From The Rhetoric, III, trans. by George A. Kennedy

1404b . . . A word in its prevailing and native meaning and metaphor are alone useful in the lexis of prose. A sign of this is that these are the only kinds of words everybody uses; for all people carry on their conversations with metaphors and words in their native and prevailing meanings.1 Thus, it is clear that if one composes well, there will be an unfamiliar quality and it escapes notice and will be clear. [1405a] . . . Metaphor especially has clarity and sweetness and strangeness, and its use cannot be learned from anyone else. One should speak both epithets and metaphors that are appropriate, and this will be from analogy.2 If not, the expression seems inappropriate because opposites are most evident when side-by side with each other. . . . And if you wish to adorn, borrow the metaphor from something better in the same genus, if to denigrate, from something worse. I mean, for example, since they are opposites in the same genus, saying of a person who begs that he "prays" or that a person praying "begs," because both are forms of asking.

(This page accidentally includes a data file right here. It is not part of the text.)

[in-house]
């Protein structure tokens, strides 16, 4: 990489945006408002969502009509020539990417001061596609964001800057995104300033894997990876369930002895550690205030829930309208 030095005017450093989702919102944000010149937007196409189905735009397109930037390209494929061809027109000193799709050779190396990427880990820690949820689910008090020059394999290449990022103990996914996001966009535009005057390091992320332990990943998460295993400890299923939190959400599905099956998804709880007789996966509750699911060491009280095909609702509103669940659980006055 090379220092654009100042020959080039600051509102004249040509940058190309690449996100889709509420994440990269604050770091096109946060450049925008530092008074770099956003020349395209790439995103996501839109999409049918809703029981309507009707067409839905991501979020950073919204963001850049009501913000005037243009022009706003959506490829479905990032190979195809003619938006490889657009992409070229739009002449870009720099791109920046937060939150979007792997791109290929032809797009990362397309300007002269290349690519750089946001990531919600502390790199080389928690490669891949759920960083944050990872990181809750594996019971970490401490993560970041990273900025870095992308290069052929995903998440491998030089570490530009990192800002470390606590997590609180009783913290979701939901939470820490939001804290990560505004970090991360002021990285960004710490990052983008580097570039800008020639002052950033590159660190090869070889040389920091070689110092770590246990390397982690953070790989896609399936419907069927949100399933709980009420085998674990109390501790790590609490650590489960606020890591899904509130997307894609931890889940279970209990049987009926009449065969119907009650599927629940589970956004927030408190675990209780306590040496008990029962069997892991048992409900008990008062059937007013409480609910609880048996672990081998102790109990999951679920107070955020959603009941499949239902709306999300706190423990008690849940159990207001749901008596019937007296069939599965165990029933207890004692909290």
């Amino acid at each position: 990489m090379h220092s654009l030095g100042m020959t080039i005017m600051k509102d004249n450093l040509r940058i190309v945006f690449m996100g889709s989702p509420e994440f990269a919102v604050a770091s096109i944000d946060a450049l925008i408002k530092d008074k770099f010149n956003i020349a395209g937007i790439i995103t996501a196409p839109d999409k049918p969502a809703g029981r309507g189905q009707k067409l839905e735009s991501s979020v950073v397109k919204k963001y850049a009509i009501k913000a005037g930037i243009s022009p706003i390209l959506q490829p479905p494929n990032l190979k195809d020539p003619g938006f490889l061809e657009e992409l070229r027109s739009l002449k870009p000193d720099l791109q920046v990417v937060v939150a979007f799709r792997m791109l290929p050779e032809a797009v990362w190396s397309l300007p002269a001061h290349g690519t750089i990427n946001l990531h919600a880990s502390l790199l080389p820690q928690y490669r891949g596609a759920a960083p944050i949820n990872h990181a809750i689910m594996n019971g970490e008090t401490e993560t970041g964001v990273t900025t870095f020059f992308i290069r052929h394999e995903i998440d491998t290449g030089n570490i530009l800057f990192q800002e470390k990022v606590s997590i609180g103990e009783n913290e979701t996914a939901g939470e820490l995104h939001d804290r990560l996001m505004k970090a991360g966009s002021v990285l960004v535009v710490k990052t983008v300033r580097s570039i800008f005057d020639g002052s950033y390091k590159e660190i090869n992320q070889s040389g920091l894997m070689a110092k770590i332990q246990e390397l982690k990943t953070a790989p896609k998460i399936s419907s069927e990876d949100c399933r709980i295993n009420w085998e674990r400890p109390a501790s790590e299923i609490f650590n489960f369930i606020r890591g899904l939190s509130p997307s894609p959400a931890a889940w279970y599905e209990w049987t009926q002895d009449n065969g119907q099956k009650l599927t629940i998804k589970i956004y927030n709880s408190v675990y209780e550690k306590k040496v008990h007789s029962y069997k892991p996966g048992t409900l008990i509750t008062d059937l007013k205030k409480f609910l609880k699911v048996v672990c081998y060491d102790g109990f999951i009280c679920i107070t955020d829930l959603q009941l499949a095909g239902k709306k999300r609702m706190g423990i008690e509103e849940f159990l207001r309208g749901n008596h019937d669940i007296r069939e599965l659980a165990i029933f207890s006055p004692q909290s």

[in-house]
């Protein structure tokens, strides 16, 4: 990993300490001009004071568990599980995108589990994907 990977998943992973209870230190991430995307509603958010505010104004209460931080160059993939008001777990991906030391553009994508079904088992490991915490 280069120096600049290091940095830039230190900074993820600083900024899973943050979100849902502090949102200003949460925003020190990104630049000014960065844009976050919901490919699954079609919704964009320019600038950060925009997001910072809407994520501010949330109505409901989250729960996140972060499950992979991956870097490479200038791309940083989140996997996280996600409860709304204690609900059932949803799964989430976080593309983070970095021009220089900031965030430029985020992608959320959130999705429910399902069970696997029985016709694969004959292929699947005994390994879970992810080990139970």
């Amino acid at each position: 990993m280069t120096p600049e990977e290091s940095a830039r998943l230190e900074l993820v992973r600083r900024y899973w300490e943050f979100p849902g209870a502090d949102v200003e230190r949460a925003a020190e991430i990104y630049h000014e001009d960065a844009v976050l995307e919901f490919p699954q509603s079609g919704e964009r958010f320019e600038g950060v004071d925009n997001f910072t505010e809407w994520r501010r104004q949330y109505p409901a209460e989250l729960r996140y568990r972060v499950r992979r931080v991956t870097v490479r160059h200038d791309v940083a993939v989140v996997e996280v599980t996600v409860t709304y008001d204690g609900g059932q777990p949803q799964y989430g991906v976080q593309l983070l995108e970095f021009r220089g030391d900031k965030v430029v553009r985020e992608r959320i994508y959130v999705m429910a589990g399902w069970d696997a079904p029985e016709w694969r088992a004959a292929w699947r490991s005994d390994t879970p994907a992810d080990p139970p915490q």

1406b . . . A simile is also a metaphor; for there is little difference: when the poet says, "He rushed as a lion," it is a simile, but "The lion rushed" [with lion referring to a man] would be metaphor; since both are brave, he used a metaphor [i.e., a simile] and spoke of Achilles as a lion. . . . [Similes] should be brought in like metaphors; for they are metaphors, differing in the form of expression.

1410b To learn easily is naturally pleasant to all people, and words signify something, so whatever words create knowledge in us3 are the pleasantest. . . . Metaphor most brings about learning; for when [Homer] calls old age "stubble," he creates understanding and knowledge4 through the genus, since both old age and stubble are [species of the genus of] things that have lost their bloom.